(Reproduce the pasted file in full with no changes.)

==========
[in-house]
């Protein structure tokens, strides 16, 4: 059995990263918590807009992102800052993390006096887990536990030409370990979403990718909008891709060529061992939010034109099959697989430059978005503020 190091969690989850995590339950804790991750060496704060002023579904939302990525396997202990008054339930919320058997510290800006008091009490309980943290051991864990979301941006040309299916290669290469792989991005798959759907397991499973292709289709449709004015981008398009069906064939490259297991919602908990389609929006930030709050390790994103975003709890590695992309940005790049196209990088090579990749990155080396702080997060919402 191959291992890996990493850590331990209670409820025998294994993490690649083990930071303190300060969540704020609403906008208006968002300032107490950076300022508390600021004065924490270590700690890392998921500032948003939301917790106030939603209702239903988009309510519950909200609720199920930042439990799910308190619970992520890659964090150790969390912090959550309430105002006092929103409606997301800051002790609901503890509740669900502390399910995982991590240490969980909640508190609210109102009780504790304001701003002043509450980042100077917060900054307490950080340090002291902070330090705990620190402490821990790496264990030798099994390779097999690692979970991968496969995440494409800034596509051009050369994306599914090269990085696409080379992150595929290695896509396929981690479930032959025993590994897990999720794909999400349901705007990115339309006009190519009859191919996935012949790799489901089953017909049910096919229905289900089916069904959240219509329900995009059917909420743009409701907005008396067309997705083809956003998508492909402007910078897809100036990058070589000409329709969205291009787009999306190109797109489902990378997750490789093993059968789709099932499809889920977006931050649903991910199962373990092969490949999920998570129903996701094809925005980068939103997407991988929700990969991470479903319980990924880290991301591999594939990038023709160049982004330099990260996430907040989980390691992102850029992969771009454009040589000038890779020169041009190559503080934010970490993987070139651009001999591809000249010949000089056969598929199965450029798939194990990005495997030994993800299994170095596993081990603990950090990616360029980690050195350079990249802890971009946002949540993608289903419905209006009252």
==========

[in-house]
């Protein structure tokens, strides 16, 4: 059995990263918590807009992102800052993390006096887990536990030409370990979403990718909008891709060529061992939010034109099959697989430059978005503020 190091969690989850995590339950804790991750060496704060002023579904939302990525396997202990008054339930919320058997510290800006008091009490309980943290051991864990979301941006040309299916290669290469792989991005798959759907397991499973292709289709449709004015981008398009069906064939490259297991919602908990389609929006930030709050390790994103975003709890590695992309940005790049196209990088090579990749990155080396702080997060919402 191959291992890996990493850590331990209670409820025998294994993490690649083990930071303190300060969540704020609403906008208006968002300032107490950076300022508390600021004065924490270590700690890392998921500032948003939301917790106030939603209702239903988009309510519950909200609720199920930042439990799910308190619970992520890659964090150790969390912090959550309430105002006092929103409606997301800051002790609901503890509740669900502390399910995982991590240490969980909640508190609210109102009780504790304001701003002043509450980042100077917060900054307490950080340090002291902070330090705990620190402490821990790496264990030798099994390779097999690692979970991968496969995440494409800034596509051009050369994306599914090269990085696409080379992150595929290695896509396929981690479930032959025993590994897990999720794909999400349901705007990115339309006009190519009859191919996935012949790799489901089953017909049910096919229905289900089916069904959240219509329900995009059917909420743009409701907005008396067309997705083809956003998508492909402007910078897809100036990058070589000409329709969205291009787009999306190109797109489902990378997750490789093993059968789709099932499809889920977006931050649903991910199962373990092969490949999920998570129903996701094809925005980068939103997407991988929700990969991470479903319980990924880290991301591999594939990038023709160049982004330099990260996430907040989980390691992102850029992969771009454009040589000038890779020169041009190559503080934010970490993987070139651009001999591809000249010949000089056969598929199965450029798939194990990005495997030994993800299994170095596993081990603990950090990616360029980690050195350079990249802890971009946002949540993608289903419905209006009252």